Chorisporsa tenella, commonly known as Blue Mustard, is an annual herb 1 to 5dm tall. The flowers are arranged in loosely packed racemes of slender purple flowers 7 to 10mm long. The corolla is composed of 4 petals forming the chracteristic cross of the Brassicaceae family. The stamens are arranged in a didynymous fashion with 2 long and 4 short, characteristic of the family as well. Leaves are elliptic to oblong, all but the few top ones being petiolate and are 3 to 8cm long. The margins are dentate. The fruit produced is a silique that is constricted between each seed, that will rupture crosswise but will not dehisce. The upper portion of the silique is sterile and forms a long slender beak, approximately 7 to 20mm long. The fruit will produce several seeds.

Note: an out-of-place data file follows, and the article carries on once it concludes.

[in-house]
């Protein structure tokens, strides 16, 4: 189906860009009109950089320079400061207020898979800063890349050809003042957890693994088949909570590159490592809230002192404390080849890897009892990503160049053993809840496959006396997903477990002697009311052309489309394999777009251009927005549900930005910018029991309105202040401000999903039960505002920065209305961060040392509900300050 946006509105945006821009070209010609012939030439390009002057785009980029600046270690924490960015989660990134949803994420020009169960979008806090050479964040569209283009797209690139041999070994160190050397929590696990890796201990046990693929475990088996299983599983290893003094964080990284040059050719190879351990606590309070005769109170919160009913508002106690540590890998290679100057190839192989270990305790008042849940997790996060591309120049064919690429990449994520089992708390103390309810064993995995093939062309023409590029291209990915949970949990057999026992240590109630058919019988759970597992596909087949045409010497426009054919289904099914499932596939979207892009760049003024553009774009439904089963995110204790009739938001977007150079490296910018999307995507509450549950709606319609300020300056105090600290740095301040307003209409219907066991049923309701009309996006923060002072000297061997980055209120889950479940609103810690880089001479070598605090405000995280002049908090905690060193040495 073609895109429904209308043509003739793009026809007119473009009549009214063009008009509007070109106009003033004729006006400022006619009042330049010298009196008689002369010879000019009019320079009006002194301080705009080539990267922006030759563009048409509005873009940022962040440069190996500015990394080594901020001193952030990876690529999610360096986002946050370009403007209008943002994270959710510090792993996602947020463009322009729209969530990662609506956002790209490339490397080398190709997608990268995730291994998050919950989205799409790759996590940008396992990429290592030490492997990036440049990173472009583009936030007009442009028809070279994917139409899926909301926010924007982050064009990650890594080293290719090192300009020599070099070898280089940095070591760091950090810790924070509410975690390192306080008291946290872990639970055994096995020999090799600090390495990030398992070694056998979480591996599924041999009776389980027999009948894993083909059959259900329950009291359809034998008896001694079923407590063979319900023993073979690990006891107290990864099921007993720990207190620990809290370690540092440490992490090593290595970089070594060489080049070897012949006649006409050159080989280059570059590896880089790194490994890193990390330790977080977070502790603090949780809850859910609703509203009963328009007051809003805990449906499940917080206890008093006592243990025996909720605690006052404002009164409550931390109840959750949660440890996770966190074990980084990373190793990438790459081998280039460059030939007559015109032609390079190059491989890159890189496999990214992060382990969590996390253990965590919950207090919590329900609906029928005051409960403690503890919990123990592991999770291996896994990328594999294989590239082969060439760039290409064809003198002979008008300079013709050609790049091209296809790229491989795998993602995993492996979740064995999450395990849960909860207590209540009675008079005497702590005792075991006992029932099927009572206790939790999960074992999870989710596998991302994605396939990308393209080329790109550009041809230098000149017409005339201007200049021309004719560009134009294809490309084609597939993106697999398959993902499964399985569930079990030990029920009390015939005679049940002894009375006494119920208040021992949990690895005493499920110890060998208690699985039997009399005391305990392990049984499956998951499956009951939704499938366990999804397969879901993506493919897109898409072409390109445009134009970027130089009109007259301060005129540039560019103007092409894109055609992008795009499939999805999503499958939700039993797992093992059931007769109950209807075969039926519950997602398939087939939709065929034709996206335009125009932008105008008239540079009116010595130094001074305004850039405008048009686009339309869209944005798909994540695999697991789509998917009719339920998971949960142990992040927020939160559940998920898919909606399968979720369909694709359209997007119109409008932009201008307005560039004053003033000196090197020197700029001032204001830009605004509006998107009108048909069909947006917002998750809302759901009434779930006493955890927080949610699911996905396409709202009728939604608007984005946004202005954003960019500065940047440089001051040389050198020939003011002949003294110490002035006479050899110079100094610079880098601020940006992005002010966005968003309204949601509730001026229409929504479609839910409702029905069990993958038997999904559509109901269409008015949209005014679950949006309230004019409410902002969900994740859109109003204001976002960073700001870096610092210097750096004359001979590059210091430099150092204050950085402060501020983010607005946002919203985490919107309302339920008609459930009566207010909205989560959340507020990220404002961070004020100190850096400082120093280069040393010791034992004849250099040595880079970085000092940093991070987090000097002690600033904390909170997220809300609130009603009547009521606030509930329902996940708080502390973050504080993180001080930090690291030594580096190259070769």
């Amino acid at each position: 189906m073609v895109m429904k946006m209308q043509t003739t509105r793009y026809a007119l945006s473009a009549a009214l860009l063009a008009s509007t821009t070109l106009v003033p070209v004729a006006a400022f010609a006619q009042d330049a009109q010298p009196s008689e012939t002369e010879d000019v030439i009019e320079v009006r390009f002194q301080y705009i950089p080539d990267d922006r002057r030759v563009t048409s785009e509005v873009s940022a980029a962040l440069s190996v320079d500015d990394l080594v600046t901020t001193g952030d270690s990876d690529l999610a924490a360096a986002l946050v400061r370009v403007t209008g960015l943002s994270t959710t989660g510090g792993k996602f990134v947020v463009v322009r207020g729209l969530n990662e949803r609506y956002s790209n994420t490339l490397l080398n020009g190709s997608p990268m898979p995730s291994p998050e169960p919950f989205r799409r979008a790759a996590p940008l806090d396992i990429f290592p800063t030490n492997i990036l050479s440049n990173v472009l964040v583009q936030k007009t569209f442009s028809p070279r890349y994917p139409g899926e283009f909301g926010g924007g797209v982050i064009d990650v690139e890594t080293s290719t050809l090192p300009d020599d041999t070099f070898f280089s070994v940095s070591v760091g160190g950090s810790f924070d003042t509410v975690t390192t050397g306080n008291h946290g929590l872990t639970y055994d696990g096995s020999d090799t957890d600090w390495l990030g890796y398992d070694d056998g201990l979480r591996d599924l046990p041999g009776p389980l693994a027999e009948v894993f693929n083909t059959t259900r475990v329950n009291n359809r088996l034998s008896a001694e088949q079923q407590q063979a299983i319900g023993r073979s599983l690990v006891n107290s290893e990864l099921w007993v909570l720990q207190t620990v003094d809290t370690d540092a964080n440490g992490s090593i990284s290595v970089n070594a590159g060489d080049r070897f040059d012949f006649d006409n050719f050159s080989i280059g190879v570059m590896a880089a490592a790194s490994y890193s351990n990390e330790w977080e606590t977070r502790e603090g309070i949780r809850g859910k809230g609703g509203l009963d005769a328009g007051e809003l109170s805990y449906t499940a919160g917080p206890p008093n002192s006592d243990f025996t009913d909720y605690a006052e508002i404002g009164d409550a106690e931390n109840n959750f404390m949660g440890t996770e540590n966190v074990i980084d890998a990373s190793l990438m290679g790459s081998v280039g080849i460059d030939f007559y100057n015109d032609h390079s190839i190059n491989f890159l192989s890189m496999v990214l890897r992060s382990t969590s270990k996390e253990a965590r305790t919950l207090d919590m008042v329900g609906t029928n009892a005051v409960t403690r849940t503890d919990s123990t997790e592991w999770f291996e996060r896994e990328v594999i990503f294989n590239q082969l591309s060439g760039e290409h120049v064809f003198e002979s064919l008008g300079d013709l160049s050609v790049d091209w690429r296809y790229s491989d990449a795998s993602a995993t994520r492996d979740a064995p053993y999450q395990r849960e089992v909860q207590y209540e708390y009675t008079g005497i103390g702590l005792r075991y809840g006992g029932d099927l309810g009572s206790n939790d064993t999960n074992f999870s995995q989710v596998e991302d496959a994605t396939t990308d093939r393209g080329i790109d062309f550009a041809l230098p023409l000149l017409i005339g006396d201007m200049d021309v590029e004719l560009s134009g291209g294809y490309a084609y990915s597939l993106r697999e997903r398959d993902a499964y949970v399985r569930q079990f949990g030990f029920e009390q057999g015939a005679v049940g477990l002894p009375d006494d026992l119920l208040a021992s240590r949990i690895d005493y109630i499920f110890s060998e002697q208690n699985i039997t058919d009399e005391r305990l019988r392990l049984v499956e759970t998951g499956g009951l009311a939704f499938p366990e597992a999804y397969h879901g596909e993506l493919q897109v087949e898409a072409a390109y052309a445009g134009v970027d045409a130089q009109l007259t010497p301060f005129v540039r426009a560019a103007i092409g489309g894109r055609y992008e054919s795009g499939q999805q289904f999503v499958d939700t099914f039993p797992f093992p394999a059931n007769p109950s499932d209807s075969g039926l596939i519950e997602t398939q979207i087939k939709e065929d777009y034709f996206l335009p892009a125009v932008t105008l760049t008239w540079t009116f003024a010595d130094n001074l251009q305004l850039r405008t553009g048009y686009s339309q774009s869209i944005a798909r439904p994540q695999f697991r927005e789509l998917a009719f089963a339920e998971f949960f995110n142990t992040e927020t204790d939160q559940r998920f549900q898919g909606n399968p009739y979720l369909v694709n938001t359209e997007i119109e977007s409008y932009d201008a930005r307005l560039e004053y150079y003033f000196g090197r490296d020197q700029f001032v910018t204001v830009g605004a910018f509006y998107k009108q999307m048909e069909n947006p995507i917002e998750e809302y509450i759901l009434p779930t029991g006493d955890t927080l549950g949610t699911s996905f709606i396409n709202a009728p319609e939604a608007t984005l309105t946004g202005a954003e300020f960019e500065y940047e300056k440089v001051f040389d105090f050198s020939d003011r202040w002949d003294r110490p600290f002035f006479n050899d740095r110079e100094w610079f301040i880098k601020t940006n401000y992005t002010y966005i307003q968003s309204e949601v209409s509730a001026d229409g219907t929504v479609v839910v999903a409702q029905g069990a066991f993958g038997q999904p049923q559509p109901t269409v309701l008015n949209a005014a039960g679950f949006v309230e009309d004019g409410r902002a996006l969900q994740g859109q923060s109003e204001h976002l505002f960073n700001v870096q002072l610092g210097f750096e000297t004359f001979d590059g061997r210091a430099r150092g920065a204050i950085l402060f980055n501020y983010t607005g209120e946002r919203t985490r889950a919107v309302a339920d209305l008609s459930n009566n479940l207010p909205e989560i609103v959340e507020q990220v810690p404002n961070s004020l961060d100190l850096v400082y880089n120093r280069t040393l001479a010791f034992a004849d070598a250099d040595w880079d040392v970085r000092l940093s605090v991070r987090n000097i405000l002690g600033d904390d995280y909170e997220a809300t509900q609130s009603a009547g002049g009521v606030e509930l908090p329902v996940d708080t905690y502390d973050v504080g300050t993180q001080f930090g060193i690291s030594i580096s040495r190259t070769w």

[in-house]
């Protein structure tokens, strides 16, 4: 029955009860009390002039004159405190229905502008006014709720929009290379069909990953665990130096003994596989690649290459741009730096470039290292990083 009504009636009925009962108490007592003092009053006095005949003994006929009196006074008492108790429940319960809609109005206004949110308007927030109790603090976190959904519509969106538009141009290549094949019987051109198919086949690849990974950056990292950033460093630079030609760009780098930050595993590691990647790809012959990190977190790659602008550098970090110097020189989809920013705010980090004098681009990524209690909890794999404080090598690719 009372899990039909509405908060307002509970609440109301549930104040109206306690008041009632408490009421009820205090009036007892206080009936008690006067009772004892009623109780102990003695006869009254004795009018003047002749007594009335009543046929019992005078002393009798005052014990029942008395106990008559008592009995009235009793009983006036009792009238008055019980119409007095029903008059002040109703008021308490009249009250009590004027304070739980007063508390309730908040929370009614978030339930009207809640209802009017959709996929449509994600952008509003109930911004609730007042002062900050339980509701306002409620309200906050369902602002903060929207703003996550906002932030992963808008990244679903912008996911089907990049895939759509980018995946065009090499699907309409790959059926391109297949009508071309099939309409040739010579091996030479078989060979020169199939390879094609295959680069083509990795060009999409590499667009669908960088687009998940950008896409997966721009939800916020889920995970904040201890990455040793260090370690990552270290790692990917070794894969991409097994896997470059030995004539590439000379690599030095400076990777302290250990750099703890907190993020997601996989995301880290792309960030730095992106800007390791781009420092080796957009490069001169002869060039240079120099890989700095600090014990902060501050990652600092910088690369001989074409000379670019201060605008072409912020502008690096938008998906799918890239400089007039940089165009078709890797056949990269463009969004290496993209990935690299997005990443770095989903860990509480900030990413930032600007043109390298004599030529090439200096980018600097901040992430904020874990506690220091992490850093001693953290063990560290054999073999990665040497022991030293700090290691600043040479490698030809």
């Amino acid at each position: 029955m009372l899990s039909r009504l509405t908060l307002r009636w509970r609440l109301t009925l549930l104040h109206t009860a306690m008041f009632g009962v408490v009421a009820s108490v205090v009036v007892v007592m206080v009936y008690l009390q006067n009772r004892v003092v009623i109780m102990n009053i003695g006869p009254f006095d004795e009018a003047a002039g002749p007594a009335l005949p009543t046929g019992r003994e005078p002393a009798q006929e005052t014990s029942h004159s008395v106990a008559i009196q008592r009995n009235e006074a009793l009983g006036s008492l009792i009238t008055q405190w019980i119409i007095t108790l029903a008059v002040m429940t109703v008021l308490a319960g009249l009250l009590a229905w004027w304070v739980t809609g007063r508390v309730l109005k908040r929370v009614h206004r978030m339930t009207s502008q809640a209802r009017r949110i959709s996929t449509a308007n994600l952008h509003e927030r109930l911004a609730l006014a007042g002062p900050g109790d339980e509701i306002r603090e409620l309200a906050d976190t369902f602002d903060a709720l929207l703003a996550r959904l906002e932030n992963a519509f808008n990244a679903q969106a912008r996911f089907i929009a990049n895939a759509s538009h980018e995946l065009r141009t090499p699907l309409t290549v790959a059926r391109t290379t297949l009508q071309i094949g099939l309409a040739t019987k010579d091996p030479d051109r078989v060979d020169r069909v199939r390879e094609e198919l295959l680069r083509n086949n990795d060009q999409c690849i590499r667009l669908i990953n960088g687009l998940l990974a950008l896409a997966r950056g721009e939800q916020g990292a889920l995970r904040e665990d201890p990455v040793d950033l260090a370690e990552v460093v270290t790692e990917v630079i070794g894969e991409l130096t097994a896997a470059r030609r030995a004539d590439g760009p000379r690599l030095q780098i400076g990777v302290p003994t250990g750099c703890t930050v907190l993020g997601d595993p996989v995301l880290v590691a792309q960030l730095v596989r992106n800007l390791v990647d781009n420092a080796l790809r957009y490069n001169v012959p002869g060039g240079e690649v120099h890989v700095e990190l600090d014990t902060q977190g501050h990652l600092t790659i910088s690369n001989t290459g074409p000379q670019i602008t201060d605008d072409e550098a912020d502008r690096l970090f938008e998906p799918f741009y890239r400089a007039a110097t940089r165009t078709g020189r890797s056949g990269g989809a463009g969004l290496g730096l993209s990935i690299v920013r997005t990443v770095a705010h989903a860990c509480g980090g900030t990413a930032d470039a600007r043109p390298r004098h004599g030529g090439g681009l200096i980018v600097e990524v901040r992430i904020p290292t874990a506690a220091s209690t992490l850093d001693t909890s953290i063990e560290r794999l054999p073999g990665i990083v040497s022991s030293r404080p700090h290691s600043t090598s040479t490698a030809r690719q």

C. tenella is a weedy Eurasian species that is widely established in dry areas, rarely found west of the Cascade mountain range.
The above photo was taken along a stream in Caldwell, Idaho in April 2007.
Hitchcock, C.L. and A. Cronquist (1994) Flora of the Pacific Northwest, University of Washington Press, Seattle and London.